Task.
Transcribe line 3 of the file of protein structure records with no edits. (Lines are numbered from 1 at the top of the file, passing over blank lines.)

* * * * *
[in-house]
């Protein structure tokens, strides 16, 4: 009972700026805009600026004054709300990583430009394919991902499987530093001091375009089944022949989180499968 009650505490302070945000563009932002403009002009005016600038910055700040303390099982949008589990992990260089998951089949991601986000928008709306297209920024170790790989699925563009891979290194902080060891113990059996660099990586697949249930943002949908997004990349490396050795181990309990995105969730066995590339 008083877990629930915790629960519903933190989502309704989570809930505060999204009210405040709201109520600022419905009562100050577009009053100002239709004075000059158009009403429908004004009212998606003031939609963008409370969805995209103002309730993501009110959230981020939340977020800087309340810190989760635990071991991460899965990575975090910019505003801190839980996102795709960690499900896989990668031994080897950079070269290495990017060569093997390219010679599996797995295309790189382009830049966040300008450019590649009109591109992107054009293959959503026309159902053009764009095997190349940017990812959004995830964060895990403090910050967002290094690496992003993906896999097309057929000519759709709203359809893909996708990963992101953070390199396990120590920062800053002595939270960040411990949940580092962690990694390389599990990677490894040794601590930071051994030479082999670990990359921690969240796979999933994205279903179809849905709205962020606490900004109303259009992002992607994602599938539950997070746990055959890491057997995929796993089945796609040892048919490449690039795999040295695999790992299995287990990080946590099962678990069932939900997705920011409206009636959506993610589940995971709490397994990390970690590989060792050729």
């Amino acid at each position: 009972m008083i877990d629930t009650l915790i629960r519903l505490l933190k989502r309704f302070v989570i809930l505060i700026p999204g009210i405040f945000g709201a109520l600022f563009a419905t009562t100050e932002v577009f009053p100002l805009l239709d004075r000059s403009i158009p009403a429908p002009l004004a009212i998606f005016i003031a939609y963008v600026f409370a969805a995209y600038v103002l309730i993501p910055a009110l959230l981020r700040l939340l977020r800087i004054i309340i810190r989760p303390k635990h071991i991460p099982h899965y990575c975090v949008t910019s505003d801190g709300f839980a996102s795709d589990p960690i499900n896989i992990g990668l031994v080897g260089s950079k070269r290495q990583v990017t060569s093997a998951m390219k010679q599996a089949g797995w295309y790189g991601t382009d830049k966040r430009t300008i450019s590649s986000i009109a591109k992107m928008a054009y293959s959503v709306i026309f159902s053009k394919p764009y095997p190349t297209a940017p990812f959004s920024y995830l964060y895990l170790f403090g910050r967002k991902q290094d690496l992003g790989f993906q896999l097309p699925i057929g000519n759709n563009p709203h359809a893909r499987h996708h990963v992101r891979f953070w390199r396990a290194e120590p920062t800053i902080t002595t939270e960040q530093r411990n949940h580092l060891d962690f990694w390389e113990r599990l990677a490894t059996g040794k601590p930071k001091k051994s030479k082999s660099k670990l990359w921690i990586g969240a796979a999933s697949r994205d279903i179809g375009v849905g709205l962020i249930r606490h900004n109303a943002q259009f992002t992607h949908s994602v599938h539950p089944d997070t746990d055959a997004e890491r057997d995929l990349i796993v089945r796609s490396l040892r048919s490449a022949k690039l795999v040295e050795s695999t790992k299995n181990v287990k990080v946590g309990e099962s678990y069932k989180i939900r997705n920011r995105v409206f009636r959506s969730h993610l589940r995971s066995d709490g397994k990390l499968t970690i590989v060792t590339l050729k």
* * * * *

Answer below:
């Amino acid at each position: 009972m008083i877990d629930t009650l915790i629960r519903l505490l933190k989502r309704f302070v989570i809930l505060i700026p999204g009210i405040f945000g709201a109520l600022f563009a419905t009562t100050e932002v577009f009053p100002l805009l239709d004075r000059s403009i158009p009403a429908p002009l004004a009212i998606f005016i003031a939609y963008v600026f409370a969805a995209y600038v103002l309730i993501p910055a009110l959230l981020r700040l939340l977020r800087i004054i309340i810190r989760p303390k635990h071991i991460p099982h899965y990575c975090v949008t910019s505003d801190g709300f839980a996102s795709d589990p960690i499900n896989i992990g990668l031994v080897g260089s950079k070269r290495q990583v990017t060569s093997a998951m390219k010679q599996a089949g797995w295309y790189g991601t382009d830049k966040r430009t300008i450019s590649s986000i009109a591109k992107m928008a054009y293959s959503v709306i026309f159902s053009k394919p764009y095997p190349t297209a940017p990812f959004s920024y995830l964060y895990l170790f403090g910050r967002k991902q290094d690496l992003g790989f993906q896999l097309p699925i057929g000519n759709n563009p709203h359809a893909r499987h996708h990963v992101r891979f953070w390199r396990a290194e120590p920062t800053i902080t002595t939270e960040q530093r411990n949940h580092l060891d962690f990694w390389e113990r599990l990677a490894t059996g040794k601590p930071k001091k051994s030479k082999s660099k670990l990359w921690i990586g969240a796979a999933s697949r994205d279903i179809g375009v849905g709205l962020i249930r606490h900004n109303a943002q259009f992002t992607h949908s994602v599938h539950p089944d997070t746990d055959a997004e890491r057997d995929l990349i796993v089945r796609s490396l040892r048919s490449a022949k690039l795999v040295e050795s695999t790992k299995n181990v287990k990080v946590g309990e099962s678990y069932k989180i939900r997705n920011r995105v409206f009636r959506s969730h993610l589940r995971s066995d709490g397994k990390l499968t970690i590989v060792t590339l050729k």